Monday, July 26, 2004

Where art thou, O Hungarian!

In the good ol' days, variables named 'i' , 'j' and 'k' were considered too descriptive. In fact, I happened to read that the language "Forth" was so named because of the constraint of the system. It was meant to be "Fourth" but because the name could be only 5 bytes, the author made do with "Forth." How logical!

Coming back to our variable names, I have heard umpteen discussions placing one style on a pedestal as compared to another, and only to tear down the same style a couple of years, nay, even a couple of months down the line. Does Hungarian ring a bell? It was the variable naming convention some years ago! All Windows programming books had a mandatory chapter on the Hungarian notation. It wasn't the least bit funny and logical to code in Hungarian! Given the feudalistic structure of certain development shops, which had one architect who would read DDJ or Programmer's Journal or msdn and proclaim that "Guys! I have the panacea for your variable naming woes!", it was not uncommon to have Hungarian thrust down unsuspecting coder's throats! To read code, one needed to know Hungarian, to write/publish/pass the peer review one needed Hungarian, heck, to claim you did Windows programming you needed to know Hungarian! Such was the clout it enjoyed! And, today? A line from the coding guidelines at msdn states "Do not use Hungarian notation."

In case you have been missing the fun, lets talk a walk around the net and see what's cooking about this topic.

It all started with this paper A monograph on Program Identifier Naming Conventions. (Its also alleged that this was a piece of humor put up by Simonyi to entertain his colleagues during his vacation.)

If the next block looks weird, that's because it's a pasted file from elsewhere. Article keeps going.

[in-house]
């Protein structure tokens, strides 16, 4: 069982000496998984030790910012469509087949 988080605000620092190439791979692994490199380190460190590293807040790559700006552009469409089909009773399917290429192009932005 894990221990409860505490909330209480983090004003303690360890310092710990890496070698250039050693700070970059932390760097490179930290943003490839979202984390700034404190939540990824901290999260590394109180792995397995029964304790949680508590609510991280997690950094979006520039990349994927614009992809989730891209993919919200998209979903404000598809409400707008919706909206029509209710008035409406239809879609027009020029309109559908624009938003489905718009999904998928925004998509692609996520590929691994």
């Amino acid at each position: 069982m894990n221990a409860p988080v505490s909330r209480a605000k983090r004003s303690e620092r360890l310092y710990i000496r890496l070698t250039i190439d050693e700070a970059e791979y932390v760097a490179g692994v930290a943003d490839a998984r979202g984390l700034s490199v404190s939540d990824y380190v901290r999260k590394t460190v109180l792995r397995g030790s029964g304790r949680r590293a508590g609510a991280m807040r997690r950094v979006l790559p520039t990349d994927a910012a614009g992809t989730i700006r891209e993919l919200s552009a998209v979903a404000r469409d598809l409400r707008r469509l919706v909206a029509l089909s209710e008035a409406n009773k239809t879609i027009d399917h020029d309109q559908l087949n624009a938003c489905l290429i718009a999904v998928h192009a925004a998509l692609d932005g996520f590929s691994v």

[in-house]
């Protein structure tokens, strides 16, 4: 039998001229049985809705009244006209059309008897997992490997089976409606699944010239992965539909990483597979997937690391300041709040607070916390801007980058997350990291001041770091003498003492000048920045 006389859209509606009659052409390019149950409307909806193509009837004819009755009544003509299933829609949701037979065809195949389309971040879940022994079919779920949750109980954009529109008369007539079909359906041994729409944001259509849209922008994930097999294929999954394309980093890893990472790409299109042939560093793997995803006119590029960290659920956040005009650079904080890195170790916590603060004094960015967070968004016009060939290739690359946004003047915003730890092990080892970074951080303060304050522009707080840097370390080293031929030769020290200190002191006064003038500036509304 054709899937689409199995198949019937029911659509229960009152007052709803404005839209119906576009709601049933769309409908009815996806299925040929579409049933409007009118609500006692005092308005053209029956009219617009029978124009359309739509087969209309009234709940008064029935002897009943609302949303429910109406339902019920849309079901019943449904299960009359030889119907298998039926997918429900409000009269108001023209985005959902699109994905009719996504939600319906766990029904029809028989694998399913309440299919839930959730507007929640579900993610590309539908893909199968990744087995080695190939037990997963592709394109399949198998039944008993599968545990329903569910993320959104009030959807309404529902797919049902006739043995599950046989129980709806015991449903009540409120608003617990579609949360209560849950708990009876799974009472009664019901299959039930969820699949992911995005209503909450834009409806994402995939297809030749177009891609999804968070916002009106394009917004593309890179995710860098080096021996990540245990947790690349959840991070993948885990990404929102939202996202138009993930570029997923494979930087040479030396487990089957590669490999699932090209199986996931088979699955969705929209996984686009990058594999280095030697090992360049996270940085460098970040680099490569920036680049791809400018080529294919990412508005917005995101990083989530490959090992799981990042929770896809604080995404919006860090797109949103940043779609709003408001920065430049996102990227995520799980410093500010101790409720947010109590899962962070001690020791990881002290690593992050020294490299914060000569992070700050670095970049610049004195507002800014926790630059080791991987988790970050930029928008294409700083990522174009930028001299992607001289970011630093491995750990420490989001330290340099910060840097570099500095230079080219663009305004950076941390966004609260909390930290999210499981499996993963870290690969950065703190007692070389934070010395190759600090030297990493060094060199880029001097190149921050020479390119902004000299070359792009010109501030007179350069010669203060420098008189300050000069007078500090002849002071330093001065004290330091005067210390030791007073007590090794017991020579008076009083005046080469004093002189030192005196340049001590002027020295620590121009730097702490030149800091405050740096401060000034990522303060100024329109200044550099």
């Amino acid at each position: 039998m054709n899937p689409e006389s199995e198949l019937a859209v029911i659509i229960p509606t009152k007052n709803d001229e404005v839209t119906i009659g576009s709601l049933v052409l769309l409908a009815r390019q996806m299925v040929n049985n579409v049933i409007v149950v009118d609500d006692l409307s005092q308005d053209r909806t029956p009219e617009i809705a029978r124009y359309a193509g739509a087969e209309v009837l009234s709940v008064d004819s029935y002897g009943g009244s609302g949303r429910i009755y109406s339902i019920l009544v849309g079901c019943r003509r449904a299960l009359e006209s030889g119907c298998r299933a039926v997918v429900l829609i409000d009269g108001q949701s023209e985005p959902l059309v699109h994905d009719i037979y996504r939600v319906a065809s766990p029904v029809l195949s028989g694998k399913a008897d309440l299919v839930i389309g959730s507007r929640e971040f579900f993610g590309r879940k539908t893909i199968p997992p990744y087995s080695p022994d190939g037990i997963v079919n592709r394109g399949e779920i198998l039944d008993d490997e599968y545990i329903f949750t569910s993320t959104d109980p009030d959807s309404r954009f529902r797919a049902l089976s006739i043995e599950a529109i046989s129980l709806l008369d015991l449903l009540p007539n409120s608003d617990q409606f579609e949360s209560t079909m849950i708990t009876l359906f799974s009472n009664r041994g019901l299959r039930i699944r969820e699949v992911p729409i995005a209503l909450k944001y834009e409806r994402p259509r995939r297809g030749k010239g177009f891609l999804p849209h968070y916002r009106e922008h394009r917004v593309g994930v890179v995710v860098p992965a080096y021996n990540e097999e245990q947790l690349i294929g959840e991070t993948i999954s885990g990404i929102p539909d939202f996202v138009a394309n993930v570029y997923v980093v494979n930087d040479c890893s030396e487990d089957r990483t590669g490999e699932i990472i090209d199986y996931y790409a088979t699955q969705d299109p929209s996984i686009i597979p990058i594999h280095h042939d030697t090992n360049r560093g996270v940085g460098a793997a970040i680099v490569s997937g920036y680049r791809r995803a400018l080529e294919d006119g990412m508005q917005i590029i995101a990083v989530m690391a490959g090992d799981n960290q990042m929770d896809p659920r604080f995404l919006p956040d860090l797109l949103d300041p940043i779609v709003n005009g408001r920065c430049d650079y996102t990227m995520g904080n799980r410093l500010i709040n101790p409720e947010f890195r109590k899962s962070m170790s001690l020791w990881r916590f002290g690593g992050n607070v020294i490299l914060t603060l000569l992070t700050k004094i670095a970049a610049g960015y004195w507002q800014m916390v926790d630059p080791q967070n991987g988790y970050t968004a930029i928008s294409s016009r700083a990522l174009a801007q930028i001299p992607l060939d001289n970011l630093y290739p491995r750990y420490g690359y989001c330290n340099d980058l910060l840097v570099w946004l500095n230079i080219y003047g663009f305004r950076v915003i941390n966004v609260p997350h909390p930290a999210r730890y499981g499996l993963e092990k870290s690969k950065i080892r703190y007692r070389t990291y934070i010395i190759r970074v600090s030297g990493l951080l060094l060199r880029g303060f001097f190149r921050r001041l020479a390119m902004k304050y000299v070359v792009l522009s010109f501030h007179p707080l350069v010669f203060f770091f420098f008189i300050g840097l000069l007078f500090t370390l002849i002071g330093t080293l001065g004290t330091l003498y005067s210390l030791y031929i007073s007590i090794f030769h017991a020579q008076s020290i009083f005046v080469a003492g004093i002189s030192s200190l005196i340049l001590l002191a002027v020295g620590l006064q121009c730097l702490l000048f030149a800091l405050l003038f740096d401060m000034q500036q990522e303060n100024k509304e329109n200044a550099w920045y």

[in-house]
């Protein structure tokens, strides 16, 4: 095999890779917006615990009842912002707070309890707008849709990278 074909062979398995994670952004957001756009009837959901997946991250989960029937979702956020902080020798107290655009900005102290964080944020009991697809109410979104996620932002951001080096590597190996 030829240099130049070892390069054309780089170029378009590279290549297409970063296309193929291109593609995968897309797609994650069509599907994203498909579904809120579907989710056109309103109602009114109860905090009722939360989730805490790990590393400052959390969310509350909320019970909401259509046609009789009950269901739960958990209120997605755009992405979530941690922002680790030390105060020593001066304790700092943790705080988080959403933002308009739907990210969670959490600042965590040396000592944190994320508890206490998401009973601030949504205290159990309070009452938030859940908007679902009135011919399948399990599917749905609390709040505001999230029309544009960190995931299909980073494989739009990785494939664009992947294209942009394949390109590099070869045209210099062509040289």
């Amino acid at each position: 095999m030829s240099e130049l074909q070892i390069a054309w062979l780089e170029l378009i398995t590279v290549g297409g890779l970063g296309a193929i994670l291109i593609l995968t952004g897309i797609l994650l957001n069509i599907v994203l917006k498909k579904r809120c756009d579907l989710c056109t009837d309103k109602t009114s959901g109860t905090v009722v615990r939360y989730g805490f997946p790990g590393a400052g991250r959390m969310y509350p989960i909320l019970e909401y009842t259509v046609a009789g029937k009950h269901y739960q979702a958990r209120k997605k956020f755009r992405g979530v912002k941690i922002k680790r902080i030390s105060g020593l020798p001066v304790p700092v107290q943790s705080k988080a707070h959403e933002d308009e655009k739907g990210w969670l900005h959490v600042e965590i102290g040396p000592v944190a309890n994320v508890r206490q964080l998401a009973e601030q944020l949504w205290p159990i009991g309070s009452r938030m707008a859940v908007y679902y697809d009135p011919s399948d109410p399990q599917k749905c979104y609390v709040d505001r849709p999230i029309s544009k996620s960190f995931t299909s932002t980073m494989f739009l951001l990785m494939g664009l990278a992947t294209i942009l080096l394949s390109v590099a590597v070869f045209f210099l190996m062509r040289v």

This became the bible of variable naming and anyone who wasn't a convert was a philistine!

Its my guess that with the arrival of Anders Hejlsberg (during his Java days at Microsoft) Hungarian Notation began to be relegated to the background. If you take a look at the .NET Design Guidelines, it is suggested to use either camel casing or Pascal casing (with Pascal being the preferred one, as can be evidenced by the samples at msdn. No prizes for guessing where the Pascal influence came from ) Slowly, over the past few years, its hold has been loosened and there are dwindling numbers of programmers who prefer Hungarian over Pascal.

You might also lose favors with some interviewers if you use Hungarian to code as this post claims Hahaha, tomorrow if another coding style say, Etruscan notation or armadillo casing becomes the new fad, you better watch out, after all you have a job to keep!

I prefer the off screen readability of the modified Hungarian. After all, we haven't evolved yet to have Intellisense in printouts! So, till that time, I plan to take a few brickbats in my stride and not compromise on *my* preference.

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